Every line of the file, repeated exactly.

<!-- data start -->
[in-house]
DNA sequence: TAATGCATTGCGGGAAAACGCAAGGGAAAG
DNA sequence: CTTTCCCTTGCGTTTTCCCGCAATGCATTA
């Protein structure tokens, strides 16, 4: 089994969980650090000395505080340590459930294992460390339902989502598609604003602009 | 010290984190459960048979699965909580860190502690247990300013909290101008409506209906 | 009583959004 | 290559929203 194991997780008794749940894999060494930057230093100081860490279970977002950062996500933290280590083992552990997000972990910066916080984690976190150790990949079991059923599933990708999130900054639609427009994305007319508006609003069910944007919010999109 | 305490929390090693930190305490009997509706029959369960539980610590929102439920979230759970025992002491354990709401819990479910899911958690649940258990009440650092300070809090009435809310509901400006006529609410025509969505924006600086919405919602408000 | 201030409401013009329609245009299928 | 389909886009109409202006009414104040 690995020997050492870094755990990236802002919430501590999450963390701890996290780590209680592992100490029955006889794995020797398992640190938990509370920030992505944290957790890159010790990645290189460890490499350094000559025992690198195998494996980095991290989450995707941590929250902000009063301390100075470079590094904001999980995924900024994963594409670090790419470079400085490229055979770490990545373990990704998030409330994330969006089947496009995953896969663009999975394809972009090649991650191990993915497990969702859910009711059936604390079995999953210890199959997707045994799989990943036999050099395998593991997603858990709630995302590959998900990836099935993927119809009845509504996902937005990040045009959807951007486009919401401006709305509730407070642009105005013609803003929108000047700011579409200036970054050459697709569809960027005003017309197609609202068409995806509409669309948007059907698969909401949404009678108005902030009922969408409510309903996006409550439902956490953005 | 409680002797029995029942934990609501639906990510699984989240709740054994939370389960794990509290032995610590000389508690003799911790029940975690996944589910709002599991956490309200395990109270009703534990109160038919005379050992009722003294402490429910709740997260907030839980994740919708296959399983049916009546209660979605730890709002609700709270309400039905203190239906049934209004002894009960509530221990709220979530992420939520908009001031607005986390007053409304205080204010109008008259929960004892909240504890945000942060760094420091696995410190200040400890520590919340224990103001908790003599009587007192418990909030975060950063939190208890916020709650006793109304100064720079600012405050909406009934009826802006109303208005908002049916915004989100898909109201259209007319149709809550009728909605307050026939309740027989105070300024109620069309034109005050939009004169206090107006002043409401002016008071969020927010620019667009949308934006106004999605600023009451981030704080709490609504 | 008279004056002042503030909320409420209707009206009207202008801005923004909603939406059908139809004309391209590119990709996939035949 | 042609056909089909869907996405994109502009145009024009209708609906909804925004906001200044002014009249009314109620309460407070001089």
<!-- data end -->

[in-house]
DNA sequence: TAATGCATTGCGGGAAAACGCAAGGGAAAG
DNA sequence: CTTTCCCTTGCGTTTTCCCGCAATGCATTA
């Protein structure tokens, strides 16, 4: 089994969980650090000395505080340590459930294992460390339902989502598609604003602009 | 010290984190459960048979699965909580860190502690247990300013909290101008409506209906 | 009583959004 | 290559929203 194991997780008794749940894999060494930057230093100081860490279970977002950062996500933290280590083992552990997000972990910066916080984690976190150790990949079991059923599933990708999130900054639609427009994305007319508006609003069910944007919010999109 | 305490929390090693930190305490009997509706029959369960539980610590929102439920979230759970025992002491354990709401819990479910899911958690649940258990009440650092300070809090009435809310509901400006006529609410025509969505924006600086919405919602408000 | 201030409401013009329609245009299928 | 389909886009109409202006009414104040 690995020997050492870094755990990236802002919430501590999450963390701890996290780590209680592992100490029955006889794995020797398992640190938990509370920030992505944290957790890159010790990645290189460890490499350094000559025992690198195998494996980095991290989450995707941590929250902000009063301390100075470079590094904001999980995924900024994963594409670090790419470079400085490229055979770490990545373990990704998030409330994330969006089947496009995953896969663009999975394809972009090649991650191990993915497990969702859910009711059936604390079995999953210890199959997707045994799989990943036999050099395998593991997603858990709630995302590959998900990836099935993927119809009845509504996902937005990040045009959807951007486009919401401006709305509730407070642009105005013609803003929108000047700011579409200036970054050459697709569809960027005003017309197609609202068409995806509409669309948007059907698969909401949404009678108005902030009922969408409510309903996006409550439902956490953005 | 409680002797029995029942934990609501639906990510699984989240709740054994939370389960794990509290032995610590000389508690003799911790029940975690996944589910709002599991956490309200395990109270009703534990109160038919005379050992009722003294402490429910709740997260907030839980994740919708296959399983049916009546209660979605730890709002609700709270309400039905203190239906049934209004002894009960509530221990709220979530992420939520908009001031607005986390007053409304205080204010109008008259929960004892909240504890945000942060760094420091696995410190200040400890520590919340224990103001908790003599009587007192418990909030975060950063939190208890916020709650006793109304100064720079600012405050909406009934009826802006109303208005908002049916915004989100898909109201259209007319149709809550009728909605307050026939309740027989105070300024109620069309034109005050939009004169206090107006002043409401002016008071969020927010620019667009949308934006106004999605600023009451981030704080709490609504 | 008279004056002042503030909320409420209707009206009207202008801005923004909603939406059908139809004309391209590119990709996939035949 | 042609056909089909869907996405994109502009145009024009209708609906909804925004906001200044002014009249009314109620309460407070001089």